- Retirement Benefits – The main reason to offer a SERP to a key employee is to provide a supplementary retirement benefit for those who remain with the corporation until they retire. This retirement benefit can include how large the promised benefit will be when it will begin, and the length it will be payable, all decided by the corporation.
- Pre-Retirement Death Benefits – If the key employee dies before retirement, a survivor benefit is paid out to the beneficiary.
- Post-Retirement Death Benefits – If the key employee retires and dies before all retirement benefits are paid, the rest of the benefits will be paid to the beneficiary.
All of the listed benefits, both pre- and post-retirement, are an incentive to a key employee to remain with the company. Since these benefit dollars equate to the money they would otherwise have to spend on their own retirement security, if they terminate employment, they would be making a substantial sacrifice.
If SERP benefits are to avoid taxation until received, they must be made as an unfunded and unsecured promise by the company to pay the benefits from the general business assets. A corporation may still purchase assets to meet any future obligations created by the SERP. By creating a SERP for key employees, a corporation is creating a future liability for any promised benefits. A perfect way to gather the funds needed to meet these obligations is to purchase life insurance on each SERP employee.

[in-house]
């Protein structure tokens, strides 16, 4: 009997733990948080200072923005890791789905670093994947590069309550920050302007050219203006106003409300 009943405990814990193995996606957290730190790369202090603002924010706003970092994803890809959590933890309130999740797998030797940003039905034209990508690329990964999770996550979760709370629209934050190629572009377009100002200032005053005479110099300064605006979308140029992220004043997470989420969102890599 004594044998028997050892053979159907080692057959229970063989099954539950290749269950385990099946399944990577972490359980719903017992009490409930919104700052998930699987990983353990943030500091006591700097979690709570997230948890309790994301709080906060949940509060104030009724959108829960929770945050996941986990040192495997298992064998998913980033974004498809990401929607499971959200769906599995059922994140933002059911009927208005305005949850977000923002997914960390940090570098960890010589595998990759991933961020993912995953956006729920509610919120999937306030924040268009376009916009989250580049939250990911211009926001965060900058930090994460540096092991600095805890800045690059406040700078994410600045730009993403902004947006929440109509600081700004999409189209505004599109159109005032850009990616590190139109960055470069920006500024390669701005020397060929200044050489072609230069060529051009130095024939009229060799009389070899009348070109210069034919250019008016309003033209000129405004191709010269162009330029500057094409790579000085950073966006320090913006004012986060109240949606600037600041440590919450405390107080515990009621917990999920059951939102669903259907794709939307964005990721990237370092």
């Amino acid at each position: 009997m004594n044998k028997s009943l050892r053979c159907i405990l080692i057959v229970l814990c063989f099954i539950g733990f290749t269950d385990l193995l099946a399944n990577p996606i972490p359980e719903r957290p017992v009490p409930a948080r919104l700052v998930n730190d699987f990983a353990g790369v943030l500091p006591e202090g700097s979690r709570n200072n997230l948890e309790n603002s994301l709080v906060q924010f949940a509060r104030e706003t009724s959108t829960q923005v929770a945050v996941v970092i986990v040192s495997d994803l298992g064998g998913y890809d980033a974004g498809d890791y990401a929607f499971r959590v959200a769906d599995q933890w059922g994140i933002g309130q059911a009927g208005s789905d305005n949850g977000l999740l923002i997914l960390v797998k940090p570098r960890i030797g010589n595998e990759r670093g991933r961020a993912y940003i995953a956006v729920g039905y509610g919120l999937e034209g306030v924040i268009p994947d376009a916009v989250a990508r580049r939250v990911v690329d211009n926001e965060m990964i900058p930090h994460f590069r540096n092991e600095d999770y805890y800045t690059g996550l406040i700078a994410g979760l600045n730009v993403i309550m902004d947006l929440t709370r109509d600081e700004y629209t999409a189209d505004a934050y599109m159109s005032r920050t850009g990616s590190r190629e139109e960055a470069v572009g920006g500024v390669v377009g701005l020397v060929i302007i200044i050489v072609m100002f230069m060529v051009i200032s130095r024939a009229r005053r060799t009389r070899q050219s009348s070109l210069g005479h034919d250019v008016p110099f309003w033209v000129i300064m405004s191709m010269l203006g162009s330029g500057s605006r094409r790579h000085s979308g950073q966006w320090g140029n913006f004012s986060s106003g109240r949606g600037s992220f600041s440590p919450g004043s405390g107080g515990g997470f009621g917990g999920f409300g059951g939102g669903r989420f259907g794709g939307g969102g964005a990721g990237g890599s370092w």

When the life insurance is owned by and payable to the corporation, favorable tax leverage is created.
- Any salary continuation benefits paid by the corporation are tax deductible.
- When employer-owned life insurance requirements are met and any key employee under the plan dies, the life insurance proceeds are received income tax-free by the corporation.
By using a corporate-owned life insurance policy, a company is able to fully recover any costs associated with the SERP, including the cost of the life insurance premium.
An example of how a SERP can work for a small corporation for selected key employees: